(...“You,” of course, being the taxpayers of Cuyahoga County and Cleveland footing the bill for the $260-million Hilton hotel slated for Ontario and Lakeside downtown. And though some of “you” may not want to build or fund or even cast a wayward glance at the comped breakfast offerings, it’s all happening.)
Here’s the gist: Cuyahoga County Executive Ed FitzGerald is pushing plans to fund a Hilton boasting 600 rooms on 30 floors - plus 55,000 square feet of meeting space. The marquee rationale is that the hotel will link up with the Cleveland Convention Center located next door and give all those people flocking to Big Events a classy place to crash. The executive (who is, of course, eyeing a shot the guvnah’s seat rather than a second term with the county) has billed this hotel as the cherry on top of the Convention Center/Med Mart
development spree. A very important cherry, he and others have said.
"Is downtown going to move forward, or are we going to wait for somebody to come and rescue us?" FitzGerald rhetorically (?) asked The Plain Dealer
last month. "We just had this property out on the market, and there wasn't one single hotel developer inquiry. Not one."
“This property” refers to the parcels now occupied by the now-vacant county headquarters. But many are pointing to private developer ambivalence as quite the tell. That’s because if the county and the city are going to sink millions of public dollars into this project, many would like at least a miniscule assurance that there’ll be a healthy return on that investment. The only private plan that approached the county was for a shitty parking garage. Thankfully, Fitz passed. But then...
There’s about $93 million in public taxes left over from the convention center sales tax hoopla, leaving Fitz and Co. shuffling their feet and wondering just what in the hell they can do with it. Via naming rights transactions, private dollars and grants, the “historic agreement” between FitzGerald and Cleveland Mayor Frank Jackson establishes a working pool of millions more. That’s where the publicly-financed hotel comes in. Hilton Worldwide will likely chip in a “seven-figure” investment, which could presumably account for just under 1-percent of the total cost.
(View a slideshow of the evolution of the county-funded hotel plans.)
Cuyahoga County will issue bonds generating $150 million for the hotel project. The funds will come by way of new bed taxes, property taxes and hotel revenues. Millions more will come from the savings, as FitzGerald describes it, from the convention center. The pie totals about $260 million, though the budget is still in flux, toward a hotel.
At the same time, look: Privately-owned and -developed hotels are cropping up across downtown. There’s a Westin (500 rooms), a Drury (180 rooms), an Aloft (150 rooms), a Kimpton (161 rooms), a Le Meridien (206 rooms), a Metropolitan (Marriott) (150 rooms) and, possibly, a Crowne Plaza (194 rooms) all setting up shop around the neighborhood. All that development was spurred in part by gimmicky attractions like Horseshoe Casino, The Cleveland Convention Center and the Global Center for Health Innovation. The word “hollow” can’t help but come to mind, but, nevertheless, the rooms are available.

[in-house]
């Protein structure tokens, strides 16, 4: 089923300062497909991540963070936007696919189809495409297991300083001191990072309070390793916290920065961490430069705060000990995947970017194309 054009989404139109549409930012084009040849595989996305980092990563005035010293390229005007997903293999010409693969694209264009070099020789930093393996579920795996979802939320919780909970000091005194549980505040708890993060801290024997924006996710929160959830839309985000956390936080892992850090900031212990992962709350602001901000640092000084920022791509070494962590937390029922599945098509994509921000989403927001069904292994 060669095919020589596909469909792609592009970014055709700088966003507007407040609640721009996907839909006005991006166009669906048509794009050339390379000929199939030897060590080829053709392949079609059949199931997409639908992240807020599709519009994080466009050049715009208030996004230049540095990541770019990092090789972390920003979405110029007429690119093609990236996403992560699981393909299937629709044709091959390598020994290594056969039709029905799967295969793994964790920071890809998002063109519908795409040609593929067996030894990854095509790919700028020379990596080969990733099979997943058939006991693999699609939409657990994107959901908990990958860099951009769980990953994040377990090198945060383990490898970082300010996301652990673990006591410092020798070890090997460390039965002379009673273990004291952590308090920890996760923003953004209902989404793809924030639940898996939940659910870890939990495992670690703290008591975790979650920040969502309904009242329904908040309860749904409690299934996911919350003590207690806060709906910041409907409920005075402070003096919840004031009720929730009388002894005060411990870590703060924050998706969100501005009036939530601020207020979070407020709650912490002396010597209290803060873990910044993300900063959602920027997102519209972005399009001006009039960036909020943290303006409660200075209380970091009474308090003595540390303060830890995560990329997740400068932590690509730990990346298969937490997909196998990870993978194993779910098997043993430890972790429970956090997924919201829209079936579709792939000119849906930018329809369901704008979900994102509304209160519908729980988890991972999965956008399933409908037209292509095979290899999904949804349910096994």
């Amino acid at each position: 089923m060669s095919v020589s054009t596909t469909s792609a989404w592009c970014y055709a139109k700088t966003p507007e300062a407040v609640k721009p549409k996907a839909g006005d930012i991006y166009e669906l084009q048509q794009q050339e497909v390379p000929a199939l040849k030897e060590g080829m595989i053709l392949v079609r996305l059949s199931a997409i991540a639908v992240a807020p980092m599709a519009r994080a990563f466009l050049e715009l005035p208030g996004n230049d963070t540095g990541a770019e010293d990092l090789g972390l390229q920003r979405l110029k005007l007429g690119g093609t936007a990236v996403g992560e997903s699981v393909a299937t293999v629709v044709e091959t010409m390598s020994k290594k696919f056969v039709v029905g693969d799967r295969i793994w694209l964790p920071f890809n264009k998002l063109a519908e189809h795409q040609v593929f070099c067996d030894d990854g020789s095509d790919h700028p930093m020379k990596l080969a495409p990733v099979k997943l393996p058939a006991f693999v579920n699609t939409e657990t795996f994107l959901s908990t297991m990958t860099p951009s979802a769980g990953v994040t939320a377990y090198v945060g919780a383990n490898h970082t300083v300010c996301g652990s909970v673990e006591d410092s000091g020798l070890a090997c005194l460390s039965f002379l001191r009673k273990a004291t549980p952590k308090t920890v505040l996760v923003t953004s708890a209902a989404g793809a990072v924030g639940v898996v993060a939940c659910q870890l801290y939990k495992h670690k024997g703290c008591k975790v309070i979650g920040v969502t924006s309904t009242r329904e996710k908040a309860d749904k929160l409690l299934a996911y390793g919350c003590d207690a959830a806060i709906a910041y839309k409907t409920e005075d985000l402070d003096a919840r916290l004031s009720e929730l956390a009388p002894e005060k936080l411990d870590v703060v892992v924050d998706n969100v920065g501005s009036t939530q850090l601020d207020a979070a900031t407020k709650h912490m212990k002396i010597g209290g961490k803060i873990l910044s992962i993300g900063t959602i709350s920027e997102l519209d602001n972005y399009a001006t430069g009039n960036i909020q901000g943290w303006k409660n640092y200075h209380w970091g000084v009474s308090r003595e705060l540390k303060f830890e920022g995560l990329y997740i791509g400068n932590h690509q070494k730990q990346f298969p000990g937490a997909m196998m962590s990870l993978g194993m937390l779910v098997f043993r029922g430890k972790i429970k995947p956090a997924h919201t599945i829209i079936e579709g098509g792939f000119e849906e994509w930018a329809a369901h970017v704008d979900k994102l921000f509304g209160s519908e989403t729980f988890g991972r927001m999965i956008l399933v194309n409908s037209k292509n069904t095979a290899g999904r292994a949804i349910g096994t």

“I don’t believe the taxpayers should be on the hook for a $260-million hotel,” District 1 County Councilman David Greenspan tells Scene
. “If the hotel is not profitable, the county is liable for that debt service. That’s an exposure I’m not comfortable with encumbering upon the residents of this county.” He adds that the concept - a hotel to pair with the convention center - makes sense. But now that the plan for the property is a bit more developed (via greenpointing and the looming demo of the county HQ), it might be time to pitch the improved project to private firms outright.
“I don’t believe the county should be in the hotel business,” Greenspan says.
And his concern is one that’s shared not only in Cuyahoga County, but in major metropolitan areas across the country. This publicly-funded convention center hotel deal isn’t new. It’s been tried time and time again in cities similar to Cleveland - St. Louis, Mo.; Baltimore, Md.; and currently in the works in Portland, Ore.; - with questionable results.
Heywood Sanders, a noted expert on these sorts of tax-financed matters and a public administration professor at the University of Texas-San Antonio, has spent years studying this type of public development. He’s not sold on its efficiency. And the Hilton coming to town is the epicenter of this burgeoning mindfuck here in Cleveland.
"The dynamic is that downtown hotels will vigorously compete for business," if they aren't being filled by conventions, Sanders told Tucson City Council when that city was salivating for a convention center hotel. "When there's an oversupply, rooms get down to rates that are pretty remarkable."
Just about the same exact thing happened in Baltimore. After city leaders there realized that they’d have a tough go at the convention business without a convention center hotel, they nailed down plans to fund the $301-million Baltimore Hilton. That was back in 2005, and the hotel hasn’t produced dick for the city, nor has it been able to efficiently pay down its debt service. Tens of millions have been lost. Investment advisory firm Davenport and Co. recently reported that it may take another 10 years for the hotel to see a profit.
So you want to build a hotel!